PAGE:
As a professor of history, Terry Parssinen was asked by a student, "Professor, what was the last time that Hitler could have been stopped from starting the Second World War?" He could only speculate; he had heard about a 1938 German military plot to bring Hitler down, but he had to spend time in the library to find out more about it. Most historians had neglected or scorned the little-known plot. Eventually Parssinen was lucky enough to find the papers of Harold Deutsch, a historian who had interviewed participants in the plot and their family members, but had died before writing up his results. Parssinen took over, and has produced _The Oster Conspiracy of 1938: The Unknown Story of the Military Plot to Kill Hitler and Avert World War II_ (HarperCollins). It was a failed conspiracy, just as was the much more famous bomb that failed to kill Hitler in 1944 (there were other failed plots as well), but it is worth examining as a check against the picture of Hitler as universally popular among Germans at the time, and as a point of reflection. How might the world be different now if Hitler had been killed before starting hostilities? After all, Parssinen writes that the evidence "... shows that the 1938 conspiracy was well planned and had reasonably good prospects for success."
Parssinen has built up the drama concerning the conspiracy by a meticulous, sometimes hour-by-hour, reconstruction of events in London and Berlin. Except for the ending of the plot, the tension is considerable even though we know the outcome. The chief conspirator, Lieutenant Colonel Hans Oster, was second-in-command at Abwehr, the intelligence division for the German military. He was shocked by the imprisonment of religious figures and political dissidents, and by the first concentration camps. It was not until the "Czech Crisis" of 1938, however, that significantly more officials began to agree with him. The generals knew that Russia and France were pledged to defend Czechoslovakia, and that if Germany tried to take it, the British would probably come in as well. They despaired that they would be deployed in a war they could not win. The conspirators knew that they could only rely on popular support if Hitler were about to start a war for which the German people had no enthusiasm, and they tried to have their contacts in England keep up the pressure so that no appeasement happened. Eventually Chamberlain accepted Hitler's pledge that no further European territories would be demanded; in the words of a conspirator at the Department of the Interior, "Chamberlain has saved Hitler." The conspirators could not act. They made several later assassination attempts, foiled by bad luck. In 1943 the Gestapo discovered Oster's scheme to smuggle Jews into neutral Switzerland; he was arrested and sent to a concentration camp. In 1945, a few days before the American troops liberated his camp, Oster was hanged.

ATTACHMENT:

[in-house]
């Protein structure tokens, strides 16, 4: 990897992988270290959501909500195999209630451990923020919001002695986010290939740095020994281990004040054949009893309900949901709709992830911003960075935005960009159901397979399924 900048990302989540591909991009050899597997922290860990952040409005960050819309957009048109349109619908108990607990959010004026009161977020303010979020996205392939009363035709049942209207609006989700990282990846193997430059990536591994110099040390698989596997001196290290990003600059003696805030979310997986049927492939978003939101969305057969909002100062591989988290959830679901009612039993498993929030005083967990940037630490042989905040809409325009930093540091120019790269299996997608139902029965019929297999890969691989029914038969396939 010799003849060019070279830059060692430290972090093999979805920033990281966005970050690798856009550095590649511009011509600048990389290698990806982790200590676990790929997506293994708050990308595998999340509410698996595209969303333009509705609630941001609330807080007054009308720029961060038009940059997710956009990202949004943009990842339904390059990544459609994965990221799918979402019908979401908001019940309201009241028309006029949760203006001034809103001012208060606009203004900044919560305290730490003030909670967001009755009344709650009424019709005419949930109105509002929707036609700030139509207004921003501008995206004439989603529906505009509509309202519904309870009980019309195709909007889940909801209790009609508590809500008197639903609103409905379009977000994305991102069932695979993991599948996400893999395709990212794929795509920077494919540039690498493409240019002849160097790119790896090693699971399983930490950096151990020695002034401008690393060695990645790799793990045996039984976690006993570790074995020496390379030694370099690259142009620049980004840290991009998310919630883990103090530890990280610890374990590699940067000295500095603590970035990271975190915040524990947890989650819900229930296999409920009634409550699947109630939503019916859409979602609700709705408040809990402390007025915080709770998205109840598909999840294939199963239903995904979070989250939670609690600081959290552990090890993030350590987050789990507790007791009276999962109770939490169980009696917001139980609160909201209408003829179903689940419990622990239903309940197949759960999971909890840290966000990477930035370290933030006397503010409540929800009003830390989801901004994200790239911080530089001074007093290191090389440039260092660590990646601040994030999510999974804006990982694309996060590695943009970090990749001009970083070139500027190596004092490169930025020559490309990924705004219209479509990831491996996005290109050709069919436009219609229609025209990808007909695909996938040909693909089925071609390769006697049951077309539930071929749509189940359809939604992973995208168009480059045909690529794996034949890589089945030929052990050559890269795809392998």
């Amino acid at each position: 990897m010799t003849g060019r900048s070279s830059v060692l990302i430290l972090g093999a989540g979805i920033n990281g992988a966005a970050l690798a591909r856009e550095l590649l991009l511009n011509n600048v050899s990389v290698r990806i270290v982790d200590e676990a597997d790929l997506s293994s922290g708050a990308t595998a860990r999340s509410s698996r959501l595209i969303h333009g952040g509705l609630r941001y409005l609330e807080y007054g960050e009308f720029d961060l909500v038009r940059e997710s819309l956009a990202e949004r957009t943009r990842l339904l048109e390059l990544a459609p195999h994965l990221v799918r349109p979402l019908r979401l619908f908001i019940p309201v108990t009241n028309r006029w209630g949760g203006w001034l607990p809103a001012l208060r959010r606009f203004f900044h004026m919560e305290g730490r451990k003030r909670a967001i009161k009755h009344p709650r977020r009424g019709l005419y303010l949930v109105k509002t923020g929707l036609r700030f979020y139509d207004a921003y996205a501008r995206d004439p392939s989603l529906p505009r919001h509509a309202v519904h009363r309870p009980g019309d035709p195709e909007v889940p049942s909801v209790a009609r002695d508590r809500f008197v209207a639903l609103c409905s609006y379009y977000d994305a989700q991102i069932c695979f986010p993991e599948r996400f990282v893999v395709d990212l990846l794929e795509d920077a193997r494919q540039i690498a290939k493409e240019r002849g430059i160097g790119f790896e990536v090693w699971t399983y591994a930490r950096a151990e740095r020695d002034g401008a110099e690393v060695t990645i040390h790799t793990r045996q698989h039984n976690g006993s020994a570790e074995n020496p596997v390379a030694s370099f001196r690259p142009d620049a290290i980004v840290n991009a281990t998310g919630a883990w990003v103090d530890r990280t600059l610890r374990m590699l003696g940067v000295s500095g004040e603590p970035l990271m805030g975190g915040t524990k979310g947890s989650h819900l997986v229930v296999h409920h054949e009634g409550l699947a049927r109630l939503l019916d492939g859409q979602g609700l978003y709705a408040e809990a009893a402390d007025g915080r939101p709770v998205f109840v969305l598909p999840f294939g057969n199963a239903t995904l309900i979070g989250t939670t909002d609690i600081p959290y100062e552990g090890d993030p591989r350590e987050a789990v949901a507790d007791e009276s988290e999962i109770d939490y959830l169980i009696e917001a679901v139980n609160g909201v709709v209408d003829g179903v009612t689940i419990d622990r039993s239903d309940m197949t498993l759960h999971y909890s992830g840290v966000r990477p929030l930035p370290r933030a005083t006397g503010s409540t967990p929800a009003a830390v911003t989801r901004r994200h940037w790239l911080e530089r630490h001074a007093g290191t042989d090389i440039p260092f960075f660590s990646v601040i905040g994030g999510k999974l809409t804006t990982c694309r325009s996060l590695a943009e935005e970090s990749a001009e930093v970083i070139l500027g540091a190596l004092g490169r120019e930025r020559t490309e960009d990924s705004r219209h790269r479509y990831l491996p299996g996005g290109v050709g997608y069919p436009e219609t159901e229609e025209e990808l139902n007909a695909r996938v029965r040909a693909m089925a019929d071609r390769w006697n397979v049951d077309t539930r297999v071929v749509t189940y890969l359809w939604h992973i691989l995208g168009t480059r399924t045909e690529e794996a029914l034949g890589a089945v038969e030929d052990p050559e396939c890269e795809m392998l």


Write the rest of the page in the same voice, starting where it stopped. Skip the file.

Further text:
_The Oster Conspiracy of 1938_ is a detailed examination of a particular period and chain of events that led up to the war. It is exciting at times, and of course sad. Parssinen indulges in some speculation about what might have happened. The conspirators were interested in setting up a government based on Britain's; it might have been conservative, but it would have been broadly representative of German popular opinion. No war, no Holocaust, no Cold War are among the contingencies that might have occurred (although of course some other horrors would have erupted). But above all, fifty million people died in the war, and they would not have. "It might have been" has never been sadder.